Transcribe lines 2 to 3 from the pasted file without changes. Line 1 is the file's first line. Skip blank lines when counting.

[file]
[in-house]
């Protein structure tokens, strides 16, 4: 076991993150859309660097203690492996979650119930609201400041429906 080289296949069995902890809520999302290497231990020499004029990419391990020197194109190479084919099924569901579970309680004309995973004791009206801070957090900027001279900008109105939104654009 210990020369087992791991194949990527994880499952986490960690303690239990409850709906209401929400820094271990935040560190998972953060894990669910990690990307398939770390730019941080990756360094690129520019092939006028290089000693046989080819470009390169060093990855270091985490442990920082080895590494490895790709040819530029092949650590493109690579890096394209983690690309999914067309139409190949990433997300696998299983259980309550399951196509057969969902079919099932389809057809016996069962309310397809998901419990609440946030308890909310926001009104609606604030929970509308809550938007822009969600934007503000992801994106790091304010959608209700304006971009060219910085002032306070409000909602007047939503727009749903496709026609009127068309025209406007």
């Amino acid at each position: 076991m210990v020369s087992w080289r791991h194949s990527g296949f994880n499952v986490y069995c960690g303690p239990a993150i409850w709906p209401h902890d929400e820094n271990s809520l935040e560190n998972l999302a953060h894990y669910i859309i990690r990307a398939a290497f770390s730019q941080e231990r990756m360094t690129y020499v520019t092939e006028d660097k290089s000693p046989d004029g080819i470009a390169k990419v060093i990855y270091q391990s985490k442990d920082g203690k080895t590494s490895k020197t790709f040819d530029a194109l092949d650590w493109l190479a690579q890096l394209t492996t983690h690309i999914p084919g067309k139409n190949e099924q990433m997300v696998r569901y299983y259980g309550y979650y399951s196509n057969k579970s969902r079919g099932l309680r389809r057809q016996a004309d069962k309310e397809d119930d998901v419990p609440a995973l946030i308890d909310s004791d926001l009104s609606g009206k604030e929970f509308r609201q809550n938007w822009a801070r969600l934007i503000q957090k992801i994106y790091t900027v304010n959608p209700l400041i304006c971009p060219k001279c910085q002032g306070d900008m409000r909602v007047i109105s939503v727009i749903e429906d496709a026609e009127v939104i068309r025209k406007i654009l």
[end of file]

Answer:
């Protein structure tokens, strides 16, 4: 076991993150859309660097203690492996979650119930609201400041429906 080289296949069995902890809520999302290497231990020499004029990419391990020197194109190479084919099924569901579970309680004309995973004791009206801070957090900027001279900008109105939104654009 210990020369087992791991194949990527994880499952986490960690303690239990409850709906209401929400820094271990935040560190998972953060894990669910990690990307398939770390730019941080990756360094690129520019092939006028290089000693046989080819470009390169060093990855270091985490442990920082080895590494490895790709040819530029092949650590493109690579890096394209983690690309999914067309139409190949990433997300696998299983259980309550399951196509057969969902079919099932389809057809016996069962309310397809998901419990609440946030308890909310926001009104609606604030929970509308809550938007822009969600934007503000992801994106790091304010959608209700304006971009060219910085002032306070409000909602007047939503727009749903496709026609009127068309025209406007």
């Amino acid at each position: 076991m210990v020369s087992w080289r791991h194949s990527g296949f994880n499952v986490y069995c960690g303690p239990a993150i409850w709906p209401h902890d929400e820094n271990s809520l935040e560190n998972l999302a953060h894990y669910i859309i990690r990307a398939a290497f770390s730019q941080e231990r990756m360094t690129y020499v520019t092939e006028d660097k290089s000693p046989d004029g080819i470009a390169k990419v060093i990855y270091q391990s985490k442990d920082g203690k080895t590494s490895k020197t790709f040819d530029a194109l092949d650590w493109l190479a690579q890096l394209t492996t983690h690309i999914p084919g067309k139409n190949e099924q990433m997300v696998r569901y299983y259980g309550y979650y399951s196509n057969k579970s969902r079919g099932l309680r389809r057809q016996a004309d069962k309310e397809d119930d998901v419990p609440a995973l946030i308890d909310s004791d926001l009104s609606g009206k604030e929970f509308r609201q809550n938007w822009a801070r969600l934007i503000q957090k992801i994106y790091t900027v304010n959608p209700l400041i304006c971009p060219k001279c910085q002032g306070d900008m409000r909602v007047i109105s939503v727009i749903e429906d496709a026609e009127v939104i068309r025209k406007i654009l």